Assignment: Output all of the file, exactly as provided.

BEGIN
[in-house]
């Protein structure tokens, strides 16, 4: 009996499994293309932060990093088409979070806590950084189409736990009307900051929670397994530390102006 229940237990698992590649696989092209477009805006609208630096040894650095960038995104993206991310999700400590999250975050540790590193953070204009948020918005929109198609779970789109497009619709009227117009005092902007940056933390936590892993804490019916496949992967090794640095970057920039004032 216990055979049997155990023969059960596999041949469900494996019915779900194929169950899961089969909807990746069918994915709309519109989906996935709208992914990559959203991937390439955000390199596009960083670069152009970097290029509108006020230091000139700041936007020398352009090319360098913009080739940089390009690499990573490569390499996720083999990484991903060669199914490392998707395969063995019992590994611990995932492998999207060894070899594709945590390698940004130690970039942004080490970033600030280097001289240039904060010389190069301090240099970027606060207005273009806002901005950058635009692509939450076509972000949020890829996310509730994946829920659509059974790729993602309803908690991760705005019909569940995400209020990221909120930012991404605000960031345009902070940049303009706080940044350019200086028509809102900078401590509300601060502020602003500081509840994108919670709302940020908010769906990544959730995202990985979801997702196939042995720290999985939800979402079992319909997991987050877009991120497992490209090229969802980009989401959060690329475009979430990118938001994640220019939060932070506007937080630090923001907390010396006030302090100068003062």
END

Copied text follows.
[in-house]
């Protein structure tokens, strides 16, 4: 009996499994293309932060990093088409979070806590950084189409736990009307900051929670397994530390102006 229940237990698992590649696989092209477009805006609208630096040894650095960038995104993206991310999700400590999250975050540790590193953070204009948020918005929109198609779970789109497009619709009227117009005092902007940056933390936590892993804490019916496949992967090794640095970057920039004032 216990055979049997155990023969059960596999041949469900494996019915779900194929169950899961089969909807990746069918994915709309519109989906996935709208992914990559959203991937390439955000390199596009960083670069152009970097290029509108006020230091000139700041936007020398352009090319360098913009080739940089390009690499990573490569390499996720083999990484991903060669199914490392998707395969063995019992590994611990995932492998999207060894070899594709945590390698940004130690970039942004080490970033600030280097001289240039904060010389190069301090240099970027606060207005273009806002901005950058635009692509939450076509972000949020890829996310509730994946829920659509059974790729993602309803908690991760705005019909569940995400209020990221909120930012991404605000960031345009902070940049303009706080940044350019200086028509809102900078401590509300601060502020602003500081509840994108919670709302940020908010769906990544959730995202990985979801997702196939042995720290999985939800979402079992319909997991987050877009991120497992490209090229969802980009989401959060690329475009979430990118938001994640220019939060932070506007937080630090923001907390010396006030302090100068003062």